Redesigned SAT Takes Effect in 2016

April 9, 2014

SAT3In 2013, 1.7 million took the SAT, a globally recognized college admission test first introduced by the College Board in 1926. SAT initially stood for Scholastic Aptitude Test, later changed to Scholastic Assessment Test.

The SAT is intended to let students show colleges what they know and how well they can apply that knowledge. It tests a knowledge of reading, writing and math — subjects that are taught every day in high school classrooms. Most students take the SAT during their junior or senior year of high school, and almost all colleges and universities use the SAT to make admission decisions.

Just recently, the College Board announced a fundamental “rethinking of the SAT” to make it more useful by reinforcing the skills and evidence-based thinking that students should be learning in high school. The new version will go into effect in Spring 2016.

Among the key changes are the following:

  •  The penalty for guessing, in which points are deducted for incorrect answers, will be eliminated
  • The test will not ask students to define obscure words (such as “depreciatory” and “membranous”), relying instead on vocabulary more commonly used in college courses (“synthesis” and “empirical,” for example)
  • Math questions will focus more narrowly on linear equations, functions and proportional thinking
  • The essay portion, required since 2005, will be optional and scored separately
  • Scoring will revert to the old 1,600-point scale (from 2,400); 800 is the top score on math; 800 is the top score on reading and writing

 Dr. Jane Stewart at Optiminds has earned a reputation for helping to improve the study, reading, math and cognitive skills of students of all ages. Learn more about Optiminds by calling Dr. Stewart today at (248) 496-0150 or email her at: jstewart@optimindsct.com. Be sure to visit the Optiminds website at: optimindsct.com.

 

Get ACT Test Preparation at Optiminds

January 16, 2014

ACTtest1The ACT is a national college admissions examination that is used as a college admissions and placement test and measures the skills and knowledge needed for first-year college success. Additionally, the ACT includes a career exploration component that stimulates students’ thinking about future plans and relates personal characteristics to career options.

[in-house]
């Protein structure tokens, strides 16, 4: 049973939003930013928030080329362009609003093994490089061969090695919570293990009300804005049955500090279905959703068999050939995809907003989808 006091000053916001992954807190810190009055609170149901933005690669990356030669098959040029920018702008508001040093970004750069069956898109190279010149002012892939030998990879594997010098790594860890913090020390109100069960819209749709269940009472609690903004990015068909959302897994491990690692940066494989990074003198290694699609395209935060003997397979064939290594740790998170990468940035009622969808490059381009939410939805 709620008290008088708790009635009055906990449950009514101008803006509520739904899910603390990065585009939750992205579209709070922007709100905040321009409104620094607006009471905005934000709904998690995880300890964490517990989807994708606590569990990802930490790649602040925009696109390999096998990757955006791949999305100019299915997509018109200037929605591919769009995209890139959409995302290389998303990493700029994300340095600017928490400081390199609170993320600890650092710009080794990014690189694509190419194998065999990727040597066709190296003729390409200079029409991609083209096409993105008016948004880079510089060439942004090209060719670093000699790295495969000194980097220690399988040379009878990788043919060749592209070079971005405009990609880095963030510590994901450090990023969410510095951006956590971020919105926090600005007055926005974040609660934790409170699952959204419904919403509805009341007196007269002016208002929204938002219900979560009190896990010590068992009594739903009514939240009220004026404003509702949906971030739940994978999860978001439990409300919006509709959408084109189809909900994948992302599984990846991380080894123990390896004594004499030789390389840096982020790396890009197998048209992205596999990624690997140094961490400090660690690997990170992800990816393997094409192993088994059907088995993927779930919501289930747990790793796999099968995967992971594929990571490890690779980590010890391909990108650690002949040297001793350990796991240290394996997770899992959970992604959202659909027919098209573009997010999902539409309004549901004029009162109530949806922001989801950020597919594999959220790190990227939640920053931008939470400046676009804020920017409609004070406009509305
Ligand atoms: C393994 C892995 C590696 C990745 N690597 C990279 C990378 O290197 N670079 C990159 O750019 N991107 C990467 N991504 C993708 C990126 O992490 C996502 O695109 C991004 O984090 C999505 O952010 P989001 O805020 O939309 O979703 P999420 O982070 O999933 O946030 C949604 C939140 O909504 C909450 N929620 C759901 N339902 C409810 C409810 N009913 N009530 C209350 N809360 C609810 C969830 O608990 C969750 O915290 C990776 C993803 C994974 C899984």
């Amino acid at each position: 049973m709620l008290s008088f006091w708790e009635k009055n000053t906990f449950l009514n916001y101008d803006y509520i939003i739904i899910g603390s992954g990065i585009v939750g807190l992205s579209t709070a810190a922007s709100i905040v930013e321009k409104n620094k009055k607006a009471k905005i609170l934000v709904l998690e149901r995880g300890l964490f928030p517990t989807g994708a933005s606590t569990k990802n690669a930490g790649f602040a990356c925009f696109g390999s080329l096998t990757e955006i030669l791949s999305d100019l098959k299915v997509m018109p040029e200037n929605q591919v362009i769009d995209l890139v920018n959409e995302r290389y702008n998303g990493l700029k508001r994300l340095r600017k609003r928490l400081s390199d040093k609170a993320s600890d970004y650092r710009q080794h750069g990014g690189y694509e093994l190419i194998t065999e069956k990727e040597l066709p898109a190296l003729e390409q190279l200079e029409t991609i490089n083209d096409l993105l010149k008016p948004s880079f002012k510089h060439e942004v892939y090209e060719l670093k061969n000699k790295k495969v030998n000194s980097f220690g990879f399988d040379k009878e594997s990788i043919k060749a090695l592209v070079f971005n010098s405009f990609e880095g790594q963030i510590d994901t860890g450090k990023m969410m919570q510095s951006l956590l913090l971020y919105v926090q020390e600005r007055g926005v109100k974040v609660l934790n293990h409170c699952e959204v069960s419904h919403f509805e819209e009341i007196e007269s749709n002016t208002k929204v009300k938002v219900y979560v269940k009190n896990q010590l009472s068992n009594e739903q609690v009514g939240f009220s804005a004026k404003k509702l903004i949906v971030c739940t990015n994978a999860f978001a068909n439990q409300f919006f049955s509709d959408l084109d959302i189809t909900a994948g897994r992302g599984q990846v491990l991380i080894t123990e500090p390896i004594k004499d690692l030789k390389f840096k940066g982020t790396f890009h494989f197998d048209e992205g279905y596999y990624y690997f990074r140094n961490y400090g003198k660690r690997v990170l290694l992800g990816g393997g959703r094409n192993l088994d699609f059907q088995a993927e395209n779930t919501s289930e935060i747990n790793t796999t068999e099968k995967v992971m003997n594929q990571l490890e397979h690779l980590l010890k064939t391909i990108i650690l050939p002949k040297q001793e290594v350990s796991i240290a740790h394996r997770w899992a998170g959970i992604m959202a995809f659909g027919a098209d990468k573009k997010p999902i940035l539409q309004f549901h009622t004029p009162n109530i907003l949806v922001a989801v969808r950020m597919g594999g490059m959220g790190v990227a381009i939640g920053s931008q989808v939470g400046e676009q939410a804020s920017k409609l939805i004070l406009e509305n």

What is the difference between the ACT and SAT?

The ACT is an achievement test, measuring what a student has learned in school. The SAT is more of an aptitude test, testing reasoning and verbal abilities. (See our January 9, 2014 post.) The ACT has up to 5 components—English, Mathematics, Reading, Science and an optional Writing Test. (You take the ACT Writing Test only if required by the college(s) you’re applying to.) The SAT has 3 components—Critical Reasoning, Mathematics, and a required Writing Test.

The SAT has a correction for guessing. That is, they take off for wrong answers. The ACT is scored based on the number of correct answers with no penalty for guessing.

The ACT has an Interest Inventory that allows students to evaluate their interests in various career options.

Upcoming ACT testing dates for 2014 are: February 8, April 12 and June 14. Optiminds’ ACT Testing Help and ACT Prep Classes are forming now.  Call our office at (248) 496-0150 for more information.

Dr. Jane Stewart at Optiminds has earned a reputation for helping to improve the study, reading, math and cognitive skills of students of all ages. Learn more about Optiminds by visiting our website at: optimindsct.com.

Optiminds Can Prepare You for SAT Testing

January 9, 2014

If you are a high school student, you will inevitably hear about SAT tests at some point. Most students take the SAT during their junior or senior year of high school, and almost all colleges and universities use the SAT to make admission decisions.